Raising Turkeys - 4 Key Reasons Why You Should Begin
Raising Turkeys - 4 Key Reasons Why You Should Begin Click Here To Learn How To Raise Turkeys Correctly from Owners Who Have Raised More Than 250,000 TurkeysTurkeys have been around for a long time. Turkey history actually startsmillions of years ago. Their fossils have been found in Pleistocene depositswhich means that they have been around more than twelve thousand yearsand their predecessors go back 50 to 60 million years to the Eocene period.Since the modern domesticated turkey is a descendant of the Wild Turkey,it is surmised that ancient Mesoamericans had chosen to domesticate thisspecies rather than the Ocellated Turkey which is found in far southernMexico.
Turkeys require most of their care and attention during the first couplemonths. After this time they become much easier to care for. They arefriendly and curious by nature.There are many reasons to raise turkeys.1) Turkeys as foodThey are traditionally eaten as the main course of large feasts at Christmasin much of the world, as well as Thanksgiving in the United States andCanada, though this tradition has its origins in modern times, rather thancolonial as is often supposed. Sliced turkey is frequently used as a sandwichmeat or served as cold cuts. Ground turkey is sold just as ground beef, andis frequently marketed as a healthy beef substitute. Without carefulpreparation, cooked turkey is usually considered to end up less moist thanother poultry meats such as chicken or duck.Wild turkeys, while technically the same species as domesticated ones, havea very different taste from farm-raised turkeys. Almost all of the meat is"dark" (even the breast) with a more intense flavor. Turkey is often found asa processed meat. It can be smoked and as such is sometimes sold as turkeyham. The white meat of turkey is generally considered healthier and lessfattening than the dark meat, but the nutritional differences are small.2) Turkeys as petsWhile most that raise turkeys raise them for eating, some keep turkeys as apet. This has been known to destroy their commercial value asThanksgiving dinner.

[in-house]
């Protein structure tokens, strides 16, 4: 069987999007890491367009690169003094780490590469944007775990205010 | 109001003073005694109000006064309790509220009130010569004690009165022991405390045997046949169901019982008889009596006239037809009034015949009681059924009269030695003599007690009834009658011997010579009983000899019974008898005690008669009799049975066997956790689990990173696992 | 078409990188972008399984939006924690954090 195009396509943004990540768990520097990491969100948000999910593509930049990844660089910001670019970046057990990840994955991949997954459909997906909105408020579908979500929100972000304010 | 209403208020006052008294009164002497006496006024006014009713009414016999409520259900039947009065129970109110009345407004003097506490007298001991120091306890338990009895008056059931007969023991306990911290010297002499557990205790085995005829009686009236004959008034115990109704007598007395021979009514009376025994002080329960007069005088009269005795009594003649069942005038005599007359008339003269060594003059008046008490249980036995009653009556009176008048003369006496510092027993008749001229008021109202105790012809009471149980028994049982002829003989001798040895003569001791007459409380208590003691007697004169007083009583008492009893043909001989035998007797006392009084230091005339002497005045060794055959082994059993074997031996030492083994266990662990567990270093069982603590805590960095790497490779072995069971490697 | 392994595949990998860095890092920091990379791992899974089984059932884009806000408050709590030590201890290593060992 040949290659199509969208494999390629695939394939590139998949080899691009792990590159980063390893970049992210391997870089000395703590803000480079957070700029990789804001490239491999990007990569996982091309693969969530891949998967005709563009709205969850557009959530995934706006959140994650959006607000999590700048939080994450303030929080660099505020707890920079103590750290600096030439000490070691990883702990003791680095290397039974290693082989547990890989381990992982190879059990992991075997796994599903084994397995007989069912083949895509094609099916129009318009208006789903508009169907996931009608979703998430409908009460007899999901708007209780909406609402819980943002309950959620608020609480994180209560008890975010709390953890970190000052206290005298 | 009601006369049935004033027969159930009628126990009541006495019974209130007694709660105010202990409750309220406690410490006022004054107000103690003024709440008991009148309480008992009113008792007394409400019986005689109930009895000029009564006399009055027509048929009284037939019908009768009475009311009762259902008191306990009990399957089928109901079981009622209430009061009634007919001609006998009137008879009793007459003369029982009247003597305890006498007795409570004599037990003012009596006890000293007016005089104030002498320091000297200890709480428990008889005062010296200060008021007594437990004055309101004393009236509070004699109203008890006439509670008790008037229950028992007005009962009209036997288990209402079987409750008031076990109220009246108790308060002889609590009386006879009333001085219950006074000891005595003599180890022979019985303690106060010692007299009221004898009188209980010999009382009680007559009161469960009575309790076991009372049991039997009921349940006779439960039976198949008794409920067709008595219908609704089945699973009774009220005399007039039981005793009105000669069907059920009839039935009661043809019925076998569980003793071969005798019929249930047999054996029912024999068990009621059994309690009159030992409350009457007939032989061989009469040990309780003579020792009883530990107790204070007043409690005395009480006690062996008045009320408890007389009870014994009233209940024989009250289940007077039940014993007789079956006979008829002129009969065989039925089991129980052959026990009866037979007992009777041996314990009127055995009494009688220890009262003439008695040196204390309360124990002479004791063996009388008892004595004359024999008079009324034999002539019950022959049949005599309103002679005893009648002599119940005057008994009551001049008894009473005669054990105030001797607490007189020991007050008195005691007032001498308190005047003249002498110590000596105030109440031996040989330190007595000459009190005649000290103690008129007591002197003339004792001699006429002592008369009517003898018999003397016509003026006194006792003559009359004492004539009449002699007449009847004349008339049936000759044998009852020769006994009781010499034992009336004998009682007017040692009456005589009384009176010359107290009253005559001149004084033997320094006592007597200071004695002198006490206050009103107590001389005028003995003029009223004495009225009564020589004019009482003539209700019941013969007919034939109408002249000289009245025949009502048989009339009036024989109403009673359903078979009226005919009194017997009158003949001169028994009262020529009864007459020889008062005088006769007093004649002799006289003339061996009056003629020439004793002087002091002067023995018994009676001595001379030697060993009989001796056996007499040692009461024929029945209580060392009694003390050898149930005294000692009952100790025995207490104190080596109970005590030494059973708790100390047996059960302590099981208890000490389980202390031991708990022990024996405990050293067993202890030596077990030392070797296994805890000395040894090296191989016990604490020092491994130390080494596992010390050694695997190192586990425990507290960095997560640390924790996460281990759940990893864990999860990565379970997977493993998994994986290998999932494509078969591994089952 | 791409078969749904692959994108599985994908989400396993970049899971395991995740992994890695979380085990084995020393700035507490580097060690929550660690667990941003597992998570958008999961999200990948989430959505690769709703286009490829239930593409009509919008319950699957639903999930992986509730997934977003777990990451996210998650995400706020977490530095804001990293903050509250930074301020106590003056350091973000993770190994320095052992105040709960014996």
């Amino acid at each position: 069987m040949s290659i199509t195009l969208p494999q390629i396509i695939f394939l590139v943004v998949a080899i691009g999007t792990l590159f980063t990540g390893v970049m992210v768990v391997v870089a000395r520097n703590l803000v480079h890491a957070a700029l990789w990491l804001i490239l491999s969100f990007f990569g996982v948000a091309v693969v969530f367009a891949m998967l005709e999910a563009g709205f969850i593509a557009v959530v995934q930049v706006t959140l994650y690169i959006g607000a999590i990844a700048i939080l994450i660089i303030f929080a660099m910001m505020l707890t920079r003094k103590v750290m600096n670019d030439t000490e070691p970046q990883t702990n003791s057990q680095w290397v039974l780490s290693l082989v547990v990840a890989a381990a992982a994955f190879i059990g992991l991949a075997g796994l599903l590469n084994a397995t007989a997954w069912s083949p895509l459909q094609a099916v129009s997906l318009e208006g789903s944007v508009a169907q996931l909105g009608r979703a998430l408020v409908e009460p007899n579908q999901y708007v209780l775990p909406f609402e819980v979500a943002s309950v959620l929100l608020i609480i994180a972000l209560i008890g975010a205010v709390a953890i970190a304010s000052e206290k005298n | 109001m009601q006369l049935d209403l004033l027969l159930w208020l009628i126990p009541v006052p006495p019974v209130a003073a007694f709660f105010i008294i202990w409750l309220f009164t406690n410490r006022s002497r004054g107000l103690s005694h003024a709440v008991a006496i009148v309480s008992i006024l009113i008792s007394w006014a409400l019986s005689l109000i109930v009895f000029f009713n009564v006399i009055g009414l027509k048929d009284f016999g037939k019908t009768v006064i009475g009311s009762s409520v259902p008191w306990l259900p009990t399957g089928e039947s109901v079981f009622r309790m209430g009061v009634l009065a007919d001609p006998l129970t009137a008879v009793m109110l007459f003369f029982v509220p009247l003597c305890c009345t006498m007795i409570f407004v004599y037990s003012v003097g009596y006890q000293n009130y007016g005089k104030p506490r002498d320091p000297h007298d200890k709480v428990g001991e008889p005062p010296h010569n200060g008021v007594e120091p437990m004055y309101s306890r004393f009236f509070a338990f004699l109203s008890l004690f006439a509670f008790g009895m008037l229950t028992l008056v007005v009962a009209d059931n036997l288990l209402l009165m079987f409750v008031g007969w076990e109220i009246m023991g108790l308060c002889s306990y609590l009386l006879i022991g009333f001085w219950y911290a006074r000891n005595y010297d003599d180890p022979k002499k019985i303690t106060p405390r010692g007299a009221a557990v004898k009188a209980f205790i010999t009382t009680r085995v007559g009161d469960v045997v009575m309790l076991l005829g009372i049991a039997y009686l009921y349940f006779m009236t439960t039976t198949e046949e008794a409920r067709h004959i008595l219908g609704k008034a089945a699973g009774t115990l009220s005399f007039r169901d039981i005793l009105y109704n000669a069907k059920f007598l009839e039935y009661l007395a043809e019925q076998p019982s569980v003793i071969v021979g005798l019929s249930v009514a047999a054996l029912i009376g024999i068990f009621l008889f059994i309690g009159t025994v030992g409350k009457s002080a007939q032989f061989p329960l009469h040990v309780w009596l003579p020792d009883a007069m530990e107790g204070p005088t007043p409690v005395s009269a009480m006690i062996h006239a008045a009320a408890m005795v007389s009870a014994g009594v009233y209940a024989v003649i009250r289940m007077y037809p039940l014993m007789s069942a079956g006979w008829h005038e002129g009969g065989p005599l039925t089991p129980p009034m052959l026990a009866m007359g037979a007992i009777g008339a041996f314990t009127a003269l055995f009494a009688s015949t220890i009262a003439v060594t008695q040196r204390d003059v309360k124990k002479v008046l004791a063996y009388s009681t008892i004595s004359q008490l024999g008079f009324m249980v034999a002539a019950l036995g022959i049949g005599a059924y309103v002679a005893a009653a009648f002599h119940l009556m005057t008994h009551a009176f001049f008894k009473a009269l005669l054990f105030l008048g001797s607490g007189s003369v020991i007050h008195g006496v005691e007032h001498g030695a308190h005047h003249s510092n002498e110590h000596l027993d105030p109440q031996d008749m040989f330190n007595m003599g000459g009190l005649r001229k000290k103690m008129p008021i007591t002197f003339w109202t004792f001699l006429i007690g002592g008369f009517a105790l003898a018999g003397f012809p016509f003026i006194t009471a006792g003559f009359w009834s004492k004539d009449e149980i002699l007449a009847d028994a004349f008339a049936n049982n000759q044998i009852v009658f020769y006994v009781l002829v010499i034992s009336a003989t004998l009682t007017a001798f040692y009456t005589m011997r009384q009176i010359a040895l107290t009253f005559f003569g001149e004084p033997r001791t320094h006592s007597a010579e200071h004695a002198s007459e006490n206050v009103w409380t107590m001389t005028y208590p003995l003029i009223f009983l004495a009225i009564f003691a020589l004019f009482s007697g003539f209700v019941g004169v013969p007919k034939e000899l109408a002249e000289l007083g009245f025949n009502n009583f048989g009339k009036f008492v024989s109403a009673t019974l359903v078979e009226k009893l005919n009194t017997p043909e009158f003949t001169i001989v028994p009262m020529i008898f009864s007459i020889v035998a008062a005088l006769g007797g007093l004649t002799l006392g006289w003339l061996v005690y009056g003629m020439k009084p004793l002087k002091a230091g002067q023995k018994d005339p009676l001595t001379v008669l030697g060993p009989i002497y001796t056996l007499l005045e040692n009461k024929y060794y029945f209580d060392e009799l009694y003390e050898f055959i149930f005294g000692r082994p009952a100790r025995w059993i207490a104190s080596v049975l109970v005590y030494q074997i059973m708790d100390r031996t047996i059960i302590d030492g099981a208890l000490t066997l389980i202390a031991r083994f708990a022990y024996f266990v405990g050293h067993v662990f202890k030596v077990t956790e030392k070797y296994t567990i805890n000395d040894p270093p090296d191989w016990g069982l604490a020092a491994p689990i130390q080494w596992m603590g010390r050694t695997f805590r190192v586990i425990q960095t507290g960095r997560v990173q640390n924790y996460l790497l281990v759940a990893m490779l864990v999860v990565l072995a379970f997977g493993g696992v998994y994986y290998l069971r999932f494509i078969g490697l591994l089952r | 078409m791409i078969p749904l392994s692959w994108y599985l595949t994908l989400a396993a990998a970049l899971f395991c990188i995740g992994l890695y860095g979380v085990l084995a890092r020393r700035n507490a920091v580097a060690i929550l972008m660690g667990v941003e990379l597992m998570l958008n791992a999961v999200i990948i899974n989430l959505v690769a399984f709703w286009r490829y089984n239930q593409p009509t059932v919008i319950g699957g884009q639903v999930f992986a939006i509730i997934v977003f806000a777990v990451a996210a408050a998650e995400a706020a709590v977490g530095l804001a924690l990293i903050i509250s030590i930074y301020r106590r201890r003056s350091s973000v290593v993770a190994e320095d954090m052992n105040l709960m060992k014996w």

And some do both, keep some as a pet while eating the others. There aremany different breeds of turkeys; however there are two varieties, domesticand wild. The wild turkey lives and breeds in the wild and some are kept aspets. It can fly and is said to be smarter than the domestic. The domesticturkeys are the type eaten on thanksgiving and they cannot fly. Thedomestic and wild turkeys are physically different.Animal welfare groups such as Farm Sanctuary claim that turkeys arebright and social animals that can make suitable companion animals. USPresident George W. Bush noted the long tradition of keeping turkeys aspets in his 2001 National Thanksgiving Turkey Presentation speech. Bushnoted that Abraham Lincolns son Tad kept a turkey as a White House pet.3) Turkeys provide built-in pest control serviceThey may have the most varied diet of any animal known. They eat a varietyof foods depending on availability, preference, and nutritional needs. Allage classes eat insects when they are available. In the summer turkeys eatlarge quantities of insects, grass seeds, berries, and green leaves. Turkeyseat bugs, mosquitoes, ticks and flies too.4) Turkey dung as fuelTheir droppings are being used as a fuel source in electric power plants.One such plant in western Minnesota provides 55 megawatts of powerusing 700,000 tons of dung per year. The plant began operating in 2007.Three such plants are in operation in England.
Click Here To Learn How To Raise Turkeys Correctly from Owners Who Have Raised More Than 250,000 Turkeys